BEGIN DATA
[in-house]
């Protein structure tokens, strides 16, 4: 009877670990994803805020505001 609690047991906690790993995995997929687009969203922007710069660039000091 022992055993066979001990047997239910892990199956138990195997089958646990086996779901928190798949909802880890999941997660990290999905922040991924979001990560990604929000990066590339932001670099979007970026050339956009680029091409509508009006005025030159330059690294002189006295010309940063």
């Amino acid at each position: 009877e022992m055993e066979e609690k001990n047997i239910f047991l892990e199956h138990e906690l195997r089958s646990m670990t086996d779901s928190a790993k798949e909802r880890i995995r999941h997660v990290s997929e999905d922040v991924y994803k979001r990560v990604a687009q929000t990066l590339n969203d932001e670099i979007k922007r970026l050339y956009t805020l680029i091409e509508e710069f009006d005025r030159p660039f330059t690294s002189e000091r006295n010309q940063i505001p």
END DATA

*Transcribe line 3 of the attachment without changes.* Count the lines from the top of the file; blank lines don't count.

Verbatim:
């Amino acid at each position: 009877e022992m055993e066979e609690k001990n047997i239910f047991l892990e199956h138990e906690l195997r089958s646990m670990t086996d779901s928190a790993k798949e909802r880890i995995r999941h997660v990290s997929e999905d922040v991924y994803k979001r990560v990604a687009q929000t990066l590339n969203d932001e670099i979007k922007r970026l050339y956009t805020l680029i091409e509508e710069f009006d005025r030159p660039f330059t690294s002189e000091r006295n010309q940063i505001p």